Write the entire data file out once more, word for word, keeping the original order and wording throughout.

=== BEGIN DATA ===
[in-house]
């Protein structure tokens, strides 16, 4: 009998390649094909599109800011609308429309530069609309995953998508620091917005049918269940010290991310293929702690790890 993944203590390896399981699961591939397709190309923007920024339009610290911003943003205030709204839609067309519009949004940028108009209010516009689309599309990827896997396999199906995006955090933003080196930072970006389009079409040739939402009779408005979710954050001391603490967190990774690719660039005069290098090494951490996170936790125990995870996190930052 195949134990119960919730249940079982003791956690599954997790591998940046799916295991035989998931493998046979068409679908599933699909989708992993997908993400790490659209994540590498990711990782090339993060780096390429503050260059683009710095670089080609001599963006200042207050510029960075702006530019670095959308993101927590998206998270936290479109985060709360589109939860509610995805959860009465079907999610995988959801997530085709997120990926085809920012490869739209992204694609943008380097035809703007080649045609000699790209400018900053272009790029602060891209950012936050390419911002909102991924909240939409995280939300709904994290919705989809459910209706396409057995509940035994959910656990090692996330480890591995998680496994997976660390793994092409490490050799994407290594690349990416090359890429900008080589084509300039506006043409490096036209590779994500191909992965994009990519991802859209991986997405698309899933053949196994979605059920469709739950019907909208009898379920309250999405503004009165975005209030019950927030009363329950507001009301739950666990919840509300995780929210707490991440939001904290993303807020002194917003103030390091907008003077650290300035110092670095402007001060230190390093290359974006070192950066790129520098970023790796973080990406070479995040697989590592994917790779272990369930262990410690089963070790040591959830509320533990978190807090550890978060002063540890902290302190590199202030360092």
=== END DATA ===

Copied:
[in-house]
């Protein structure tokens, strides 16, 4: 009998390649094909599109800011609308429309530069609309995953998508620091917005049918269940010290991310293929702690790890 993944203590390896399981699961591939397709190309923007920024339009610290911003943003205030709204839609067309519009949004940028108009209010516009689309599309990827896997396999199906995006955090933003080196930072970006389009079409040739939402009779408005979710954050001391603490967190990774690719660039005069290098090494951490996170936790125990995870996190930052 195949134990119960919730249940079982003791956690599954997790591998940046799916295991035989998931493998046979068409679908599933699909989708992993997908993400790490659209994540590498990711990782090339993060780096390429503050260059683009710095670089080609001599963006200042207050510029960075702006530019670095959308993101927590998206998270936290479109985060709360589109939860509610995805959860009465079907999610995988959801997530085709997120990926085809920012490869739209992204694609943008380097035809703007080649045609000699790209400018900053272009790029602060891209950012936050390419911002909102991924909240939409995280939300709904994290919705989809459910209706396409057995509940035994959910656990090692996330480890591995998680496994997976660390793994092409490490050799994407290594690349990416090359890429900008080589084509300039506006043409490096036209590779994500191909992965994009990519991802859209991986997405698309899933053949196994979605059920469709739950019907909208009898379920309250999405503004009165975005209030019950927030009363329950507001009301739950666990919840509300995780929210707490991440939001904290993303807020002194917003103030390091907008003077650290300035110092670095402007001060230190390093290359974006070192950066790129520098970023790796973080990406070479995040697989590592994917790779272990369930262990410690089963070790040591959830509320533990978190807090550890978060002063540890902290302190590199202030360092």